Phenolic compounds in peaches, plums kill breast cancer cells
April 11, 2016
"There are very few examples of taking benign cells and turning them into cancer experimentally," Goldstein said. "We usually study cancer cell lines created from malignant tumors. This study resulted in the creation of a novel model system that is highly adaptable, such that we can test any cellular pathway and its interactions with other genes known to induce cancer, and we can start with any type of cell as long as it can be reproducibly purified."
In this system, Witte and Goldstein know the "history" of the cells that became cancer, unlike the cancer cells lines used in other work.
"We know those cells are malignant, but we don't know how they got there," Goldstein said. "By starting with healthy cells and turning them into cancer, we can study the cancer development process. If we understand where the cancer comes from, we may be able to develop better predictive and diagnostic tools. If we had better predictive tools, we could look earlier in the process of cancer development and find markers that are better than the current PSA test at catching disease early, when it is more treatable."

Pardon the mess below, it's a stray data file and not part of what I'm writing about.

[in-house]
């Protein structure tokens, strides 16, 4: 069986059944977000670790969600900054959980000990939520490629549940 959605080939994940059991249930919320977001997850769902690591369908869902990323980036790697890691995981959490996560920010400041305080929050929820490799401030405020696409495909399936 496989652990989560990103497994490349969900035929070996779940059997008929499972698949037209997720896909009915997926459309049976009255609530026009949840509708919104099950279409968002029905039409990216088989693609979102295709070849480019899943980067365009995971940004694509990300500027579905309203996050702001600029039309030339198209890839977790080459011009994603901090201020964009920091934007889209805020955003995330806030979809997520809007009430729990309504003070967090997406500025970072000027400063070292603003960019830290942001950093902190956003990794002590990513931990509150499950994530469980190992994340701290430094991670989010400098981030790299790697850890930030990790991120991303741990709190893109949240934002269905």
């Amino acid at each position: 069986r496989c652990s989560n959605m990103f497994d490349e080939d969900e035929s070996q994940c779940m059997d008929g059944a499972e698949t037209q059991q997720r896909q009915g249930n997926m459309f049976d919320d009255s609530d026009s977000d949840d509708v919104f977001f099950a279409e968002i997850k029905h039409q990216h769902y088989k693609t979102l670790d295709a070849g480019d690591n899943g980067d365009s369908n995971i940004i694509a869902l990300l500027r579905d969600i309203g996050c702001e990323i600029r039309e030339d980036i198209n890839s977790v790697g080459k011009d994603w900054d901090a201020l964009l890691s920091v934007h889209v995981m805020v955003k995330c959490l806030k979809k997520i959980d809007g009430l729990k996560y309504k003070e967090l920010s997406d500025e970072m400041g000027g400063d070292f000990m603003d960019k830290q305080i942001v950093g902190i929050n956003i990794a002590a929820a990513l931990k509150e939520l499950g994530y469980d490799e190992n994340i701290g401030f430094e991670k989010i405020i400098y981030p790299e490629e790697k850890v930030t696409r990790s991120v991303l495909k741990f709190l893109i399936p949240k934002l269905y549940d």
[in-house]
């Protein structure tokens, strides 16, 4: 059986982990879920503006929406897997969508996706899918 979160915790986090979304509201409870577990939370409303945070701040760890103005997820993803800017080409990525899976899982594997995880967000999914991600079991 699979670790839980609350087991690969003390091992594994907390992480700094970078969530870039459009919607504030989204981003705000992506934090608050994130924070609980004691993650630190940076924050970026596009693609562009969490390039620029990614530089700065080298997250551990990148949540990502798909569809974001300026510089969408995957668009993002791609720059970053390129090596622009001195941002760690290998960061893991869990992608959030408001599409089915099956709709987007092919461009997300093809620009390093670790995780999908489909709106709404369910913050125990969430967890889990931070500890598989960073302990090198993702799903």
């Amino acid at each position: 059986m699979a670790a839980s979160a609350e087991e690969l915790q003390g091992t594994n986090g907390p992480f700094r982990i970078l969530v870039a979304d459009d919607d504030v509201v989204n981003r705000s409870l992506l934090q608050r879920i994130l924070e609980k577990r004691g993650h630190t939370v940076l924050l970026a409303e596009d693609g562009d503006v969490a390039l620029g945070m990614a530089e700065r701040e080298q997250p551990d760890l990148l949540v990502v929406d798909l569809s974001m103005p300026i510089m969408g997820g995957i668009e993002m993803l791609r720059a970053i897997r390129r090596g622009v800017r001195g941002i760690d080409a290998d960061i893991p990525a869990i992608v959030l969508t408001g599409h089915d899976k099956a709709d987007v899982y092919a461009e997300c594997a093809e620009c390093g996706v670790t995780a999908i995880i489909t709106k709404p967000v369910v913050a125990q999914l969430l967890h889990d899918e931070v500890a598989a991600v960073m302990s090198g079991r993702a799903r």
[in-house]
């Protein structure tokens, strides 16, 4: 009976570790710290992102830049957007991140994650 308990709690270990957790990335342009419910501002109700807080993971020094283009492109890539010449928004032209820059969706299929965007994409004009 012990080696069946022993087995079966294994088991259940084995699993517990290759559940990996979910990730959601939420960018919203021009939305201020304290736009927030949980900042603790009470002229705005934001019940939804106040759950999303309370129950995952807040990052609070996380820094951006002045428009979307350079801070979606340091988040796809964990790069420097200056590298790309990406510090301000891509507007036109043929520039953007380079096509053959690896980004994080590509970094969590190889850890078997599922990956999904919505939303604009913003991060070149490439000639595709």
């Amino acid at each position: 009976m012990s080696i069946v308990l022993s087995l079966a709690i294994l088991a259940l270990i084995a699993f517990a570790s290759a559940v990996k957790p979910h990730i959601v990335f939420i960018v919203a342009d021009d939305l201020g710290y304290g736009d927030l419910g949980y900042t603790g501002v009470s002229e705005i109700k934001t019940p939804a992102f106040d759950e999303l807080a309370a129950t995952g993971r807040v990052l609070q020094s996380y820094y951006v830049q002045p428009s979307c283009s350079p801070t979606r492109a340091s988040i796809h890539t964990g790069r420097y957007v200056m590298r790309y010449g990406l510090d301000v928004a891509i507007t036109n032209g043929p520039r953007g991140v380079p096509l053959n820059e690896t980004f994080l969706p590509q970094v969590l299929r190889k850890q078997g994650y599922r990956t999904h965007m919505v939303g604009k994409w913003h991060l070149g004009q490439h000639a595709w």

Rising PSA levels can indicate the presence of cancer that is already developing in the prostate. However, now that it is known that basal cells are one root of human prostate cancers, scientists can study pre-malignant basal cells and uncover what they express that the healthy ones don't, perhaps revealing a new marker for early detection, Goldstein said. Also, a therapy directed at the pre-malignant basal cells about to become malignant could provide a way to prevent the cancer before it becomes dangerous.
This year alone, more than 217,000 men will be diagnosed with prostate cancer. Of those, more than 32,000 will die from their disease.
Source: University of California - Los Angeles